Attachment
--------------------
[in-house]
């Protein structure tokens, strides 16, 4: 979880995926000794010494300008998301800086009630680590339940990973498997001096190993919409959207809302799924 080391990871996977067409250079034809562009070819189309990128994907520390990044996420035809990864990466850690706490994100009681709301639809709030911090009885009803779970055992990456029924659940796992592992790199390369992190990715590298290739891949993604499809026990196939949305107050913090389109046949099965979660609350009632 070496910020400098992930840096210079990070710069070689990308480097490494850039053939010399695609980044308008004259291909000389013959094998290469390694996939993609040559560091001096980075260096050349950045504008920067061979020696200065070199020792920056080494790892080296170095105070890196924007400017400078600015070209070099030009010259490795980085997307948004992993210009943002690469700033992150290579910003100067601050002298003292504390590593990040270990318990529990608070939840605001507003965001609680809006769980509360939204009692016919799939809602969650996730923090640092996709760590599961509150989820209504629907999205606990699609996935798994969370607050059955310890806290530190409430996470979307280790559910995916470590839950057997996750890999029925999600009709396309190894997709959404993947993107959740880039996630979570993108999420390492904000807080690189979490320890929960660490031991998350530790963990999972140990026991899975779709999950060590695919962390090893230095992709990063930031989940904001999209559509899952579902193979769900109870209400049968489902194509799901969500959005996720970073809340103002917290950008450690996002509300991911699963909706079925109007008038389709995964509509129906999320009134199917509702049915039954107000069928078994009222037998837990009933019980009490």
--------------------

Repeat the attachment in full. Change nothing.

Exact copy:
[in-house]
């Protein structure tokens, strides 16, 4: 979880995926000794010494300008998301800086009630680590339940990973498997001096190993919409959207809302799924 080391990871996977067409250079034809562009070819189309990128994907520390990044996420035809990864990466850690706490994100009681709301639809709030911090009885009803779970055992990456029924659940796992592992790199390369992190990715590298290739891949993604499809026990196939949305107050913090389109046949099965979660609350009632 070496910020400098992930840096210079990070710069070689990308480097490494850039053939010399695609980044308008004259291909000389013959094998290469390694996939993609040559560091001096980075260096050349950045504008920067061979020696200065070199020792920056080494790892080296170095105070890196924007400017400078600015070209070099030009010259490795980085997307948004992993210009943002690469700033992150290579910003100067601050002298003292504390590593990040270990318990529990608070939840605001507003965001609680809006769980509360939204009692016919799939809602969650996730923090640092996709760590599961509150989820209504629907999205606990699609996935798994969370607050059955310890806290530190409430996470979307280790559910995916470590839950057997996750890999029925999600009709396309190894997709959404993947993107959740880039996630979570993108999420390492904000807080690189979490320890929960660490031991998350530790963990999972140990026991899975779709999950060590695919962390090893230095992709990063930031989940904001999209559509899952579902193979769900109870209400049968489902194509799901969500959005996720970073809340103002917290950008450690996002509300991911699963909706079925109007008038389709995964509509129906999320009134199917509702049915039954107000069928078994009222037998837990009933019980009490």